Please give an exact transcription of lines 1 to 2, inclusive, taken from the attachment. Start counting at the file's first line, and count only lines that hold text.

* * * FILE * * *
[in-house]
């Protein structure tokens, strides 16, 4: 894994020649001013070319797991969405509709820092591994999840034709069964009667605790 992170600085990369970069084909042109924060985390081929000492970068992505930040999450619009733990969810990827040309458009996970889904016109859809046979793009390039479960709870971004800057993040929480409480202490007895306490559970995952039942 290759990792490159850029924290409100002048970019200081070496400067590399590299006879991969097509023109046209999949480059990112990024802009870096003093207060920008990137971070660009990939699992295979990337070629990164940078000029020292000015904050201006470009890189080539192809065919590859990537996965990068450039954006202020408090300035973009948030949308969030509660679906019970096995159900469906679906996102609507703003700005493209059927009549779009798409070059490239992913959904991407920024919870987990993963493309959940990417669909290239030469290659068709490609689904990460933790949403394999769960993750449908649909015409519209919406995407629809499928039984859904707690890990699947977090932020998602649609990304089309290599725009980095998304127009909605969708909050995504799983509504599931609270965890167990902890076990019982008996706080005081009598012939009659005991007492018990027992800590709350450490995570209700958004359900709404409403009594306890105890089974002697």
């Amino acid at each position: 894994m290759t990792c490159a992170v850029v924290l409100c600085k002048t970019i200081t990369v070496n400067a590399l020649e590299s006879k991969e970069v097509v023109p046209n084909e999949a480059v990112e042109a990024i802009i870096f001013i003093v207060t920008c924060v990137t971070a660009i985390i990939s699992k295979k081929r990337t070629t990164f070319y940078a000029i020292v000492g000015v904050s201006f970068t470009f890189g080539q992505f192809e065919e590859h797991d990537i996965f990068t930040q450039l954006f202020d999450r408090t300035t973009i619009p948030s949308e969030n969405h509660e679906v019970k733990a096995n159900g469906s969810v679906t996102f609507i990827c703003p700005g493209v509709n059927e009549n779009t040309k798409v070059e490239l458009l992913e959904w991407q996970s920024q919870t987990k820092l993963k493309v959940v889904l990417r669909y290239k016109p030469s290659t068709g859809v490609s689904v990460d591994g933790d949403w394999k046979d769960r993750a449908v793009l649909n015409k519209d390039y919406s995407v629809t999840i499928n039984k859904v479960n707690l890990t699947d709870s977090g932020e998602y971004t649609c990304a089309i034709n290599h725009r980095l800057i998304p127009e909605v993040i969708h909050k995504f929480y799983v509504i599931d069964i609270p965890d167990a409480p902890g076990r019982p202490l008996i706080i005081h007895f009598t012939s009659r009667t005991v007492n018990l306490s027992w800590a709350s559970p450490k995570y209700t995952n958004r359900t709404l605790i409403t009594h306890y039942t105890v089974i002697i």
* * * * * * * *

[in-house]
């Protein structure tokens, strides 16, 4: 894994020649001013070319797991969405509709820092591994999840034709069964009667605790 992170600085990369970069084909042109924060985390081929000492970068992505930040999450619009733990969810990827040309458009996970889904016109859809046979793009390039479960709870971004800057993040929480409480202490007895306490559970995952039942 290759990792490159850029924290409100002048970019200081070496400067590399590299006879991969097509023109046209999949480059990112990024802009870096003093207060920008990137971070660009990939699992295979990337070629990164940078000029020292000015904050201006470009890189080539192809065919590859990537996965990068450039954006202020408090300035973009948030949308969030509660679906019970096995159900469906679906996102609507703003700005493209059927009549779009798409070059490239992913959904991407920024919870987990993963493309959940990417669909290239030469290659068709490609689904990460933790949403394999769960993750449908649909015409519209919406995407629809499928039984859904707690890990699947977090932020998602649609990304089309290599725009980095998304127009909605969708909050995504799983509504599931609270965890167990902890076990019982008996706080005081009598012939009659005991007492018990027992800590709350450490995570209700958004359900709404409403009594306890105890089974002697």